Available since
Time complexity
O(log(N)+M) with N being the number of elements in the sorted set and M the number of elements being returned. If M is constant (e.g. always asking for the first 10 elements with LIMIT), you can consider it O(log(N)).
ACL categories
@read, @sortedset, @slow

When all the elements in a sorted set are inserted with the same score, in order to force lexicographical ordering, this command returns all the elements in the sorted set at key with a value between min and max.

If the elements in the sorted set have different scores, the returned elements are unspecified.

The elements are considered to be ordered from lower to higher strings as compared byte-by-byte using the memcmp() C function. Longer strings are considered greater than shorter strings if the common part is identical.

The optional LIMIT argument can be used to only get a range of the matching elements (similar to SELECT LIMIT offset, count in SQL). A negative count returns all elements from the offset. Keep in mind that if offset is large, the sorted set needs to be traversed for offset elements before getting to the elements to return, which can add up to O(N) time complexity.

How to specify intervals #

Valid start and stop must start with ( or [, in order to specify if the range item is respectively exclusive or inclusive. The special values of + or - for start and stop have the special meaning or positively infinite and negatively infinite strings, so for instance the command ZRANGEBYLEX myzset - + is guaranteed to return all the elements in the sorted set, if all the elements have the same score.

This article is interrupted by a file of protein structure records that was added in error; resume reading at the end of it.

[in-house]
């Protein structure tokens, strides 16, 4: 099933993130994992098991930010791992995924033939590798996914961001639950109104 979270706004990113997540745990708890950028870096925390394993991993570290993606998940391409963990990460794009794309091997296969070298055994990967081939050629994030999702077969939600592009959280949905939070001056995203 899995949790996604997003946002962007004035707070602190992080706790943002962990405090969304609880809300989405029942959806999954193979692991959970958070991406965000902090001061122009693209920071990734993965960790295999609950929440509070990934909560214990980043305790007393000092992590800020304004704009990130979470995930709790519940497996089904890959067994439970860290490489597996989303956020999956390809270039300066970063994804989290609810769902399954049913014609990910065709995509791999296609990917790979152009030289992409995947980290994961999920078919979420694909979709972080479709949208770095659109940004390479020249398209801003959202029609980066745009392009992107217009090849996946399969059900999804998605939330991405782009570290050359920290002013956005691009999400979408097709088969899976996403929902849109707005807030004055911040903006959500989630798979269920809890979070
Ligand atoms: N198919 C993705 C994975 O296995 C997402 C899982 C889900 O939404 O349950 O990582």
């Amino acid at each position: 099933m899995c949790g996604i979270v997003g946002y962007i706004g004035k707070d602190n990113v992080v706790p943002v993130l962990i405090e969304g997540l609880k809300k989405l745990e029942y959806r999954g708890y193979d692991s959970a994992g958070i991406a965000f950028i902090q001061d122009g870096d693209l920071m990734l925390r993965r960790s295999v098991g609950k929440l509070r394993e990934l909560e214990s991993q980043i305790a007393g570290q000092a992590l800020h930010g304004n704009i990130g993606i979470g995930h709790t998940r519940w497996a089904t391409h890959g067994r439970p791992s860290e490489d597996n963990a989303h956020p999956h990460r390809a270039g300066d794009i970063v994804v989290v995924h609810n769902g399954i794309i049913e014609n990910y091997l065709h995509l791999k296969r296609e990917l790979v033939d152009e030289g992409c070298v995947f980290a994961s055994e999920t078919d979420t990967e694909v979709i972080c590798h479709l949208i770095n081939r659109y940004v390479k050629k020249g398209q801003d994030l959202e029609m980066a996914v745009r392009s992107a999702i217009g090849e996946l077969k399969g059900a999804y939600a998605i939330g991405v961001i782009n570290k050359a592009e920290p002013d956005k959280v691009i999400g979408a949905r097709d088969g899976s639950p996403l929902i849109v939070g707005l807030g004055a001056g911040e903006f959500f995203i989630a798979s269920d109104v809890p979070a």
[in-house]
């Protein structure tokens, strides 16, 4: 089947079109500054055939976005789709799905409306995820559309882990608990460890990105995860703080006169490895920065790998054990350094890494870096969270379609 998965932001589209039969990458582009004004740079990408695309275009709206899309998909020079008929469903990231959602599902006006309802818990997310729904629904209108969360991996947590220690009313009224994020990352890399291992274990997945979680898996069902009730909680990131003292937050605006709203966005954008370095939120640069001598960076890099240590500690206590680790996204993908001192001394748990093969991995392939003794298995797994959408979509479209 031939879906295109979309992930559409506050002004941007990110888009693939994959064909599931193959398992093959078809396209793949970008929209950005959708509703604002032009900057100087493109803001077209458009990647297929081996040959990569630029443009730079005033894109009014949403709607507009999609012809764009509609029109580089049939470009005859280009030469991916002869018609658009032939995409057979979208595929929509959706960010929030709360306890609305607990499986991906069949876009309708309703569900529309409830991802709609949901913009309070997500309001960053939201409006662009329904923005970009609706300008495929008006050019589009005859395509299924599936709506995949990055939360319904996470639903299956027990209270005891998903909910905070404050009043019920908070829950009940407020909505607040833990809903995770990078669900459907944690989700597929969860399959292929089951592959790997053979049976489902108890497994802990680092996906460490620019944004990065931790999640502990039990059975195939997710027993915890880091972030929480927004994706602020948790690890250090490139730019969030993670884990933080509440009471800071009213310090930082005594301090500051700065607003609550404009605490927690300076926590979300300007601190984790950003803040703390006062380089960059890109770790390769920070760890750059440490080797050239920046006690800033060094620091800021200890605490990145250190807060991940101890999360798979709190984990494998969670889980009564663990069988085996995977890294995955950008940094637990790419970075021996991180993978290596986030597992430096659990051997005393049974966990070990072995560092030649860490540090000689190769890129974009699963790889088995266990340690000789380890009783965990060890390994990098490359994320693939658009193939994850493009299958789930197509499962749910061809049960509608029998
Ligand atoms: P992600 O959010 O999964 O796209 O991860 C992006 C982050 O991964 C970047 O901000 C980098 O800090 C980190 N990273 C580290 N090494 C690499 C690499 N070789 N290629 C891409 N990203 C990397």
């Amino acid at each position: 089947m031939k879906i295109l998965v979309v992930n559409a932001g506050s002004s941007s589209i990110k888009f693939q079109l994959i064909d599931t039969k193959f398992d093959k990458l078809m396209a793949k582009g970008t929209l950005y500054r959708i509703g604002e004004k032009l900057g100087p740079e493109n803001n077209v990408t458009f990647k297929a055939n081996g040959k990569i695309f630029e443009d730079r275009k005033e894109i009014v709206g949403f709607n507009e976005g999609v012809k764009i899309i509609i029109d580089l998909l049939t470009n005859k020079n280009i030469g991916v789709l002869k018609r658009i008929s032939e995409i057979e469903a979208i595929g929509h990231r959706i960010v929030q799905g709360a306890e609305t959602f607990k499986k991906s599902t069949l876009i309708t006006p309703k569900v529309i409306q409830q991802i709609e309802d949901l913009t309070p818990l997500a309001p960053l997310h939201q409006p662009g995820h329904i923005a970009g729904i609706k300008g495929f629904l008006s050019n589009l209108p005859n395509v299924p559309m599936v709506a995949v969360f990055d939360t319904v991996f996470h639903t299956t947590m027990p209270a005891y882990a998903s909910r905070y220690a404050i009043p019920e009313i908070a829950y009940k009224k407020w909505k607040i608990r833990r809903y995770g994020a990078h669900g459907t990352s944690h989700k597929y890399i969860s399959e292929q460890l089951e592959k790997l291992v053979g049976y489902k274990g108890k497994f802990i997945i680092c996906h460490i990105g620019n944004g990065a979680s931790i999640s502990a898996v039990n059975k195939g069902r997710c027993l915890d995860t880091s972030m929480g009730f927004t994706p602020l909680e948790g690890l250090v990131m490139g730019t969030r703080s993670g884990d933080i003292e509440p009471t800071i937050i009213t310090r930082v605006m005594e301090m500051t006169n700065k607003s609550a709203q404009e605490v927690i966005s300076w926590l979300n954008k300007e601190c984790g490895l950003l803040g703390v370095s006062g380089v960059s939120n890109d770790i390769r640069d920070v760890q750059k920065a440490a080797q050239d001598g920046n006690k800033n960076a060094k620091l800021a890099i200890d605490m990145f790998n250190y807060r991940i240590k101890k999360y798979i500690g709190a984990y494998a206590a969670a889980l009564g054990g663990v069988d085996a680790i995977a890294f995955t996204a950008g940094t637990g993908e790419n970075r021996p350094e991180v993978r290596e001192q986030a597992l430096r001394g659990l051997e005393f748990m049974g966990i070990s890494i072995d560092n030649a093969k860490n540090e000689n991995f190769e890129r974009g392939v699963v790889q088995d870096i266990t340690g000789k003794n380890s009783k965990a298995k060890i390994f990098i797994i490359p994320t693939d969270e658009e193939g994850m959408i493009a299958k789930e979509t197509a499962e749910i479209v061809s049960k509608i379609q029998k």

Details on strings comparison #

Strings are compared as binary array of bytes. Because of how the ASCII character set is specified, this means that usually this also have the effect of comparing normal ASCII characters in an obvious dictionary way. However this is not true if non plain ASCII strings are used (for example utf8 strings).

However the user can apply a transformation to the encoded string so that the first part of the element inserted in the sorted set will compare as the user requires for the specific application. For example if I want to add strings that will be compared in a case-insensitive way, but I still want to retrieve the real case when querying, I can add strings in the following way:

ZADD autocomplete 0 foo:Foo 0 bar:BAR 0 zap:zap

Because of the first normalized part in every element (before the colon character), we are forcing a given comparison, however after the range is queries using ZRANGEBYLEX the application can display to the user the second part of the string, after the colon.

The binary nature of the comparison allows to use sorted sets as a general purpose index, for example the first part of the element can be a 64 bit big endian number: since big endian numbers have the most significant bytes in the initial positions, the binary comparison will match the numerical comparison of the numbers. This can be used in order to implement range queries on 64 bit values. As in the example below, after the first 8 bytes we can store the value of the element we are actually indexing.

Examples #

ZADD myzset 0 a 0 b 0 c 0 d 0 e 0 f 0 g
ZRANGEBYLEX myzset - [c
ZRANGEBYLEX myzset - (c
ZRANGEBYLEX myzset [aaa (g

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